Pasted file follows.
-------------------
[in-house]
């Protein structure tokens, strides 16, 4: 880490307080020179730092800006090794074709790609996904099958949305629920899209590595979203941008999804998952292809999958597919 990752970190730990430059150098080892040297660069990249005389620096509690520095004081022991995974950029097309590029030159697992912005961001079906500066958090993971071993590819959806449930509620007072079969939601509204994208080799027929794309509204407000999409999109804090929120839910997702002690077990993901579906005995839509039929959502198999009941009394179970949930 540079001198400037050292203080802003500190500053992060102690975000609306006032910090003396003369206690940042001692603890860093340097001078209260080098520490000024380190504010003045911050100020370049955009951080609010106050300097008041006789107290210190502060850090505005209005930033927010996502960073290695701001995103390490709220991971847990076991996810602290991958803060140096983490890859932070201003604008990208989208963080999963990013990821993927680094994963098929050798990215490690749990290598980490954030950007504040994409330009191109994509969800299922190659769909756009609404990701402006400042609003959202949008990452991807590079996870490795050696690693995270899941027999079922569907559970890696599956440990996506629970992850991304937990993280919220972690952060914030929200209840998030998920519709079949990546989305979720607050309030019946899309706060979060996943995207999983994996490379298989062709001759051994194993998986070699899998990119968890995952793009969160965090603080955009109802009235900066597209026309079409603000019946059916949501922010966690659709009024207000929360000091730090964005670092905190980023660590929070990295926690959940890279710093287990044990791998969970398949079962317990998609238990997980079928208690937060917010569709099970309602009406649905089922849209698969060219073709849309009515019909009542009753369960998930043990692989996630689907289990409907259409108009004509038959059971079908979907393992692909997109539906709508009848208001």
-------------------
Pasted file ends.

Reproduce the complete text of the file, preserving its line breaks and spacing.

[in-house]
């Protein structure tokens, strides 16, 4: 880490307080020179730092800006090794074709790609996904099958949305629920899209590595979203941008999804998952292809999958597919 990752970190730990430059150098080892040297660069990249005389620096509690520095004081022991995974950029097309590029030159697992912005961001079906500066958090993971071993590819959806449930509620007072079969939601509204994208080799027929794309509204407000999409999109804090929120839910997702002690077990993901579906005995839509039929959502198999009941009394179970949930 540079001198400037050292203080802003500190500053992060102690975000609306006032910090003396003369206690940042001692603890860093340097001078209260080098520490000024380190504010003045911050100020370049955009951080609010106050300097008041006789107290210190502060850090505005209005930033927010996502960073290695701001995103390490709220991971847990076991996810602290991958803060140096983490890859932070201003604008990208989208963080999963990013990821993927680094994963098929050798990215490690749990290598980490954030950007504040994409330009191109994509969800299922190659769909756009609404990701402006400042609003959202949008990452991807590079996870490795050696690693995270899941027999079922569907559970890696599956440990996506629970992850991304937990993280919220972690952060914030929200209840998030998920519709079949990546989305979720607050309030019946899309706060979060996943995207999983994996490379298989062709001759051994194993998986070699899998990119968890995952793009969160965090603080955009109802009235900066597209026309079409603000019946059916949501922010966690659709009024207000929360000091730090964005670092905190980023660590929070990295926690959940890279710093287990044990791998969970398949079962317990998609238990997980079928208690937060917010569709099970309602009406649905089922849209698969060219073709849309009515019909009542009753369960998930043990692989996630689907289990409907259409108009004509038959059971079908979907393992692909997109539906709508009848208001």